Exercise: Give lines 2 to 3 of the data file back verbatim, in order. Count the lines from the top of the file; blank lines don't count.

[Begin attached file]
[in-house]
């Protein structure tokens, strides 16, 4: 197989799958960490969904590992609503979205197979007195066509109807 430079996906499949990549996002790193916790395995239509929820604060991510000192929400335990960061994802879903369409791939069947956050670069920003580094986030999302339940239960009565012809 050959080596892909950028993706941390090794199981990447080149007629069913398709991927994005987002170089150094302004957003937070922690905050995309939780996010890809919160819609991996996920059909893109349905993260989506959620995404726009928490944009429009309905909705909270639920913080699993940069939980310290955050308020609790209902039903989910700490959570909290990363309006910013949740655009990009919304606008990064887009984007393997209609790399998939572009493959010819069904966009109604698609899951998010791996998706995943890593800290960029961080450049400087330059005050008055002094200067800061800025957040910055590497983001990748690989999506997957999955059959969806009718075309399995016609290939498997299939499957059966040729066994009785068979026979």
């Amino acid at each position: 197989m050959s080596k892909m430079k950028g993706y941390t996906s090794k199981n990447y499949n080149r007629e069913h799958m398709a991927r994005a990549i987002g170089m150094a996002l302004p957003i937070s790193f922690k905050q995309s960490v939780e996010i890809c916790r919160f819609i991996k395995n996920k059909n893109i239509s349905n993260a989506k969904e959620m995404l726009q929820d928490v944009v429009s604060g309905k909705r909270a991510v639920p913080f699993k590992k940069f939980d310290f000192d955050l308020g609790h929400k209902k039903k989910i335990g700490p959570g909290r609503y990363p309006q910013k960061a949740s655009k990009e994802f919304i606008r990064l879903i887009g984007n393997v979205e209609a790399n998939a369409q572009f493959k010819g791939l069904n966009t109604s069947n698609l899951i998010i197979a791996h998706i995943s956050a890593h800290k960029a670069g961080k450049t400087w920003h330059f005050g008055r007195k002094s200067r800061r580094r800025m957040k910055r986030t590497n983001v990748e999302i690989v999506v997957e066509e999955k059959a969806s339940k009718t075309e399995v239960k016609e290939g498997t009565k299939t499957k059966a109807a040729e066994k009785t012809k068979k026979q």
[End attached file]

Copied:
């Protein structure tokens, strides 16, 4: 197989799958960490969904590992609503979205197979007195066509109807 430079996906499949990549996002790193916790395995239509929820604060991510000192929400335990960061994802879903369409791939069947956050670069920003580094986030999302339940239960009565012809 050959080596892909950028993706941390090794199981990447080149007629069913398709991927994005987002170089150094302004957003937070922690905050995309939780996010890809919160819609991996996920059909893109349905993260989506959620995404726009928490944009429009309905909705909270639920913080699993940069939980310290955050308020609790209902039903989910700490959570909290990363309006910013949740655009990009919304606008990064887009984007393997209609790399998939572009493959010819069904966009109604698609899951998010791996998706995943890593800290960029961080450049400087330059005050008055002094200067800061800025957040910055590497983001990748690989999506997957999955059959969806009718075309399995016609290939498997299939499957059966040729066994009785068979026979």
């Amino acid at each position: 197989m050959s080596k892909m430079k950028g993706y941390t996906s090794k199981n990447y499949n080149r007629e069913h799958m398709a991927r994005a990549i987002g170089m150094a996002l302004p957003i937070s790193f922690k905050q995309s960490v939780e996010i890809c916790r919160f819609i991996k395995n996920k059909n893109i239509s349905n993260a989506k969904e959620m995404l726009q929820d928490v944009v429009s604060g309905k909705r909270a991510v639920p913080f699993k590992k940069f939980d310290f000192d955050l308020g609790h929400k209902k039903k989910i335990g700490p959570g909290r609503y990363p309006q910013k960061a949740s655009k990009e994802f919304i606008r990064l879903i887009g984007n393997v979205e209609a790399n998939a369409q572009f493959k010819g791939l069904n966009t109604s069947n698609l899951i998010i197979a791996h998706i995943s956050a890593h800290k960029a670069g961080k450049t400087w920003h330059f005050g008055r007195k002094s200067r800061r580094r800025m957040k910055r986030t590497n983001v990748e999302i690989v999506v997957e066509e999955k059959a969806s339940k009718t075309e399995v239960k016609e290939g498997t009565k299939t499957k059966a109807a040729e066994k009785t012809k068979k026979q």